This is a tale of two companies with very compelling and emotionally engaging corporate stories that sustain their reputation. And that we at Electric Airwaves have previously used as case studies in our media training – Waitrose and Hiscox Insurance. Both have blundered this past week. One acted swiftly to reset itself behind its story; the other has continued to dig a hole.
One of the benefits of having a strong corporate story is that Communication teams can act as the ‘story police’ in their organisation. When executives are tempted to say or do something that runs counter to what the organisation has said about ‘who’ it is, the Communications people can identify and advise them not to. During a crisis, leaders under pressure can make mistakes. But it’s how they respond when they are called out on them that reveals their true colours. And how valuable Comms people are perceived and listened to at the top table.
As part of the John Lewis business, Waitrose shares its core story “We are a partnership” (treating customers and staff in a way that reinforces what it means to be a partner) – you can watch a short animated video we made about them here. So when it was reported that Waitrose required that any worker forced to self-isolate because of a Covid-19 infection in their family would have to make up their hours at a later date (in contrast to sister company, John Lewis & Partners), public criticism was followed by a swift reversal of policy.
The company said: “We’re really sorry that we got it wrong. We’ve listened to our Partners and changed our policy …. [they] will no longer be required to ‘time bank’ any of their time. Instead they will be on authorised paid absence from day one.”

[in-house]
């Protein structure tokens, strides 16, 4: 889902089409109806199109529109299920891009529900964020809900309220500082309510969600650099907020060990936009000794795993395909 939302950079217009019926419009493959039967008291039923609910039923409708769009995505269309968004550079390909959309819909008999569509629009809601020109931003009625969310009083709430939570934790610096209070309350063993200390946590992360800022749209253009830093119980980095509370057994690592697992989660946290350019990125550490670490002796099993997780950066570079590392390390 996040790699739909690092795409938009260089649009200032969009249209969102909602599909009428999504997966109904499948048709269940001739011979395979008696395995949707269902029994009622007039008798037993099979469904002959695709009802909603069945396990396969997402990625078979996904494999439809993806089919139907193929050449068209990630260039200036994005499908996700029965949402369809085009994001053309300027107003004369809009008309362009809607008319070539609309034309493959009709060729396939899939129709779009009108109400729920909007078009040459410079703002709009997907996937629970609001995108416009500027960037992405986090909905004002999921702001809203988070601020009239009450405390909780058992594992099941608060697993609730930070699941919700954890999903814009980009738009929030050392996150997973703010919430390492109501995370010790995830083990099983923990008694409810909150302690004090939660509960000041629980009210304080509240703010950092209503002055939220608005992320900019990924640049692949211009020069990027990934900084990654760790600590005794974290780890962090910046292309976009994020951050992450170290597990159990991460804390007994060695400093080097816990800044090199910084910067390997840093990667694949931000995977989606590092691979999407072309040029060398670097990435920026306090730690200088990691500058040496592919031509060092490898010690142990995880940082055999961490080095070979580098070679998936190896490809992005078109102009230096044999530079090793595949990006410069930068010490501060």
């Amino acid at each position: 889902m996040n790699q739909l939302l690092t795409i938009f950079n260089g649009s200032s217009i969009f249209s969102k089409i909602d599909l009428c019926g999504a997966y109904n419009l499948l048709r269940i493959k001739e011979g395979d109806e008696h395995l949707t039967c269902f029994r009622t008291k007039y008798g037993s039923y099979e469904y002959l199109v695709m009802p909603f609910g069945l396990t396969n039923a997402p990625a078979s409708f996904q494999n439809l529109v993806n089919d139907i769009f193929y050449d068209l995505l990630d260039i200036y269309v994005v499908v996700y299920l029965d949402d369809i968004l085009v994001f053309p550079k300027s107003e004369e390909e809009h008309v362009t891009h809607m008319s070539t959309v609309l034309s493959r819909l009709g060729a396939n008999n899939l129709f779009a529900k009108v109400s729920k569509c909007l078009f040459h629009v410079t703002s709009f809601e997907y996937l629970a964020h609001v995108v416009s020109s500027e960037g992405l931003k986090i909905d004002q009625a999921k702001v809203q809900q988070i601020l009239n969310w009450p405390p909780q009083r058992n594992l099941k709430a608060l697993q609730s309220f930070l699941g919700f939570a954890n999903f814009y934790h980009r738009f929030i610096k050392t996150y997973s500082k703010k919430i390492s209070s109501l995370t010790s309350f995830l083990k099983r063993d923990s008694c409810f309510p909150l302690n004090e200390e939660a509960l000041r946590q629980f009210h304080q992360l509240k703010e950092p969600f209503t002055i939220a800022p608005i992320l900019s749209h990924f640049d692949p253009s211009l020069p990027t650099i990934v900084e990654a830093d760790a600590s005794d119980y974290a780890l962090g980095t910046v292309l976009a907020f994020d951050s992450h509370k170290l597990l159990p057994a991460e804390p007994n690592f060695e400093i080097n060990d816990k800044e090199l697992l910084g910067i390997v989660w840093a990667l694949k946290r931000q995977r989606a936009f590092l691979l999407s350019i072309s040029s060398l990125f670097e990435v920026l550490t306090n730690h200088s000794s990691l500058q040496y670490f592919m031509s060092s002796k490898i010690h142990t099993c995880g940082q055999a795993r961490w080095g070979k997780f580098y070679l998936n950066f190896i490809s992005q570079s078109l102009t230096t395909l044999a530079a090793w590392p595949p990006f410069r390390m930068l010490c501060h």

Contrast this with Hiscox. Their story that “we believe that relationships are based on trust” has helped them to storm into the FTSE100. In the words of former Chairman, Robert Hiscox, to their customers – especially the many small businesses they service – “if you have made a promise, you must keep it. We have sold you a promise to pay and we will make you good. When what you have insured against happens, we will make you whole”. You can watch another short animated video we made about them here.
Hiscox sold “business interruption” insurance to 30,000 small companies, explicitly covering ‘financial loss’ if there was ‘inability to use the insured premises due to restrictions imposed by a public authority’ and ‘an occurrence of any human infectious or human contagion disease’. But Hiscox has refused to pay out to businesses unable to trade because of Covid-19 and the government lockdown. It says that the policy was designed to pay for the likes of a legionnaires disease outbreak on business premises.
Whatever the letter of the policy, you would have thought that given the way the company talks about itself – its story and its values of integrity, courage and “doing the right thing, however hard” – the company would see the opportunity look at this exceptional circumstance and pay out something to these small businesses (70% of whom it notes have revenues below £40,000 a month). If nothing else, it would reinforce its reputation at a time when other insurers are (as the public would probably expect of them) looking to avoid paying out too. What a moment to show how different you are and how true is your story.
Hiscox’s shares fell almost 30% in the week that the press reported a possible class action lawsuit by small business customers. Instead of investors cheering the company for preserving cash by not paying out, they voted with their feet at the reputation damage the company was inflicting on itself.
I wonder what Robert Hiscox thinks of it all.